Get ready for a rocky year. From now on, rising prices, powerful storms, severe droughts and floods, and other unexpected events are likely to play havoc with the fabric of global society, producing chaos and political unrest. Start with a simple fact: the prices of basic food staples are already approaching or exceeding their 2008 peaks, that year when deadly riots erupted in dozens of countries around the world. It�s not surprising then that food and energy experts are beginning to warn that 2011 could be the year of living dangerously — and so could 2012, 2013, and on into the future. Add to the soaring cost of the grains that keep so many impoverished people alive a comparable rise in oil prices — again nearing levels not seen since the peak months of 2008 — and you can already hear the first rumblings about the tenuous economic recovery being in danger of imminent collapse. Think of those rising energy prices as adding further fuel to global discontent.
Similarly, blaming China and India for sending oil prices, or commodity prices, sky-high during 2002-2008 was as unwarranted as blaming German consumers for the hyperinflation of 1922-23. Oil prices fell suddenly to $35 in December 2008, despite strong Chinese and Indian demand. Fed monetary policy plays a big role in determining oil, as well as other commodity, prices. As the experience of the German hyperinflation, or other episodes of hyperinflation, has shown, prices cannot leap forward in gigantic strides if the central bank prints no additional money. The more the central bank prints money, the higher the demand for goods and the more intense the speculation. Knowing that money is depreciating at a fast rate, consumers and producers become speculators and develop high inflationary expectations. Producers withhold commodities anticipating higher prices around the corner. Similarly, consumers rush to buy and store commodities in anticipation of price increases. Since money is fast depreciating, sellers hoard and consumers use cash and buy commodities as fast as possible. It is a practice as old as time.
A study confirming earlier research warns that these problems will grow as pressures from immigration trigger even greater urban sprawl, massively increasing the size of state capitals within four decades. “The magnitude of the impacts at all [projected] net migration levels suggests that, unless substantial and timely actions are taken to address these impacts, some have the potential to disrupt Australia’s economy and society,” the National Institute of Labour Studies report said.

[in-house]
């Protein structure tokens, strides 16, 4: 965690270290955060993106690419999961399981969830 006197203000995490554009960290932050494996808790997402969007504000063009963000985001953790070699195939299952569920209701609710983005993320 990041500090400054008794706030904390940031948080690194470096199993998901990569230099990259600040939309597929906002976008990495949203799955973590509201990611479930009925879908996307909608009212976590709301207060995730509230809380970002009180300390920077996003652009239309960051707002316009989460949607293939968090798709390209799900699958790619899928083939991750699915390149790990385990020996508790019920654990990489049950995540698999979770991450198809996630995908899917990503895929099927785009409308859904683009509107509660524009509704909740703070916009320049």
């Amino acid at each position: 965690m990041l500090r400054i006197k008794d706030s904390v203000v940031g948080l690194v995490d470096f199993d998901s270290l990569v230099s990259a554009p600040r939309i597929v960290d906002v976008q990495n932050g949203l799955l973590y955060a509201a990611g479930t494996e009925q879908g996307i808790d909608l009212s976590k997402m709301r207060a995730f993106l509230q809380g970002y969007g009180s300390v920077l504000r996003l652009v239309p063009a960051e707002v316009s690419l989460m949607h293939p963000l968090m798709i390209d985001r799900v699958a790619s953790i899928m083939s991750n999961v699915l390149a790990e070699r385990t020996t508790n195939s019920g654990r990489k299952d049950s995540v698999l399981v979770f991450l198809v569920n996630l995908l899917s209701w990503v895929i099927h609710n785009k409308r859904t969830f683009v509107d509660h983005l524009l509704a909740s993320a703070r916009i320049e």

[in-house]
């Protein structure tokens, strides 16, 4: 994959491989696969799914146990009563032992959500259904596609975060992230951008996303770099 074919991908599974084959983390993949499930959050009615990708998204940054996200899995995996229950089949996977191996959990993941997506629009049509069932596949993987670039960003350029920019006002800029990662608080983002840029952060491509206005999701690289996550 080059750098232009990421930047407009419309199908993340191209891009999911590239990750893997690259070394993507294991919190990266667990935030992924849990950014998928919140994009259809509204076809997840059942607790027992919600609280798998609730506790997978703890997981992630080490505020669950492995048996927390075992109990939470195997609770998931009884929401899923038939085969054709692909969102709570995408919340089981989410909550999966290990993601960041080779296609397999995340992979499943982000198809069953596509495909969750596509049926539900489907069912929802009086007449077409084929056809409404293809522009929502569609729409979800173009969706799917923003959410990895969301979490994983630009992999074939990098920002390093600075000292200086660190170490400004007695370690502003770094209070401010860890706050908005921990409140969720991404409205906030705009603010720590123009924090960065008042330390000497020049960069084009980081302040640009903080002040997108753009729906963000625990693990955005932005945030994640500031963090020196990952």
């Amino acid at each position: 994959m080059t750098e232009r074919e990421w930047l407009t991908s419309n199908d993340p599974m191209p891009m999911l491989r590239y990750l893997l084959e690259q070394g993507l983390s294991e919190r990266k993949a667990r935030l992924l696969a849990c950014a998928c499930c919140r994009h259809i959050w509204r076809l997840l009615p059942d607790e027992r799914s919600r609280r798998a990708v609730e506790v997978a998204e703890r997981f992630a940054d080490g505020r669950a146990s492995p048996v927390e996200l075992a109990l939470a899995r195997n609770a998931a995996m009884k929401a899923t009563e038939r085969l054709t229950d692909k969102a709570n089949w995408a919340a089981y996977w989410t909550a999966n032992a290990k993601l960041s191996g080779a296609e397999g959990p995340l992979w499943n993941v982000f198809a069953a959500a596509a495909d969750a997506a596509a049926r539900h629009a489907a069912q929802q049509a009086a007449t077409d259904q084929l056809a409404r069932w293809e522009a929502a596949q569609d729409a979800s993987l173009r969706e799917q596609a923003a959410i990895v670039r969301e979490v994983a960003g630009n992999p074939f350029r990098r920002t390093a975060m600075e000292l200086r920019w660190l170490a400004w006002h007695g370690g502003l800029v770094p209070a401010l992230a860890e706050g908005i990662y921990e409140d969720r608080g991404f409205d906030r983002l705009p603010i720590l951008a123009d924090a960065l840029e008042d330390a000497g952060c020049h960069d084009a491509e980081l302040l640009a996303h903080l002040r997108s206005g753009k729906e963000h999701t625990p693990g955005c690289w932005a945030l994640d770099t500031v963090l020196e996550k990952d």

On the whole, Africa is expected to be the hardest hit. Due to hotter, drier temperatures, nearly two-thirds of arable land on the continent could be lost by 2025, and maize growing could die out completely in some areas, according to the study. It said grape and olive growing in Mediterranean countries like Italy, Spain and France will suffer due to mounting dryness, as will the vineyards of California — a $US3.9 billion ($A3.91 billion) industry. For the United States, a major global grain producer, wheat crops are forecast to grow five to 20 per cent, while corn crops could falter slightly. Northern Europe could see wheat yields climb between three and four per cent. Meanwhile, the vast continent of Asia will see drastically different impacts in crop growth and rainfall. India, the second largest world producer of rice and wheat, could see yields fall 30 per cent, the study said. But not so for China, the world’s biggest producer of wheat and rice, which is expected to boost yields up to 20 per cent. The effects of climate change are expected to be harsher for India because of its tropical climate, as opposed to China, which lies in the temperate zone. Growers in Bangladesh and Pakistan could also expect to see declines. “Currently, 80 per cent of global agriculture depends on rain,” said Hisas. Ethiopia was singled out in Africa as a country that could benefit because higher temperatures could combine with rainfall changes to boost the growth of its key crop, coffee. Ethiopia is the world’s sixth largest coffee producer. The US and China are among those expected to grow more of every main cereal group. Soybean production is forecast to result in a five percent surplus, but the other three will see deficits across the world due to rising demand: a 14 per cent shortfall in wheat, 11 per cent for rice and nine percent for maize. Latin America will see an overall decline in cereal yield of 2.5 to five per cent by 2020. Australia’s forecast was mixed: significant yield drops in the southwest but moderate increases in the northeast.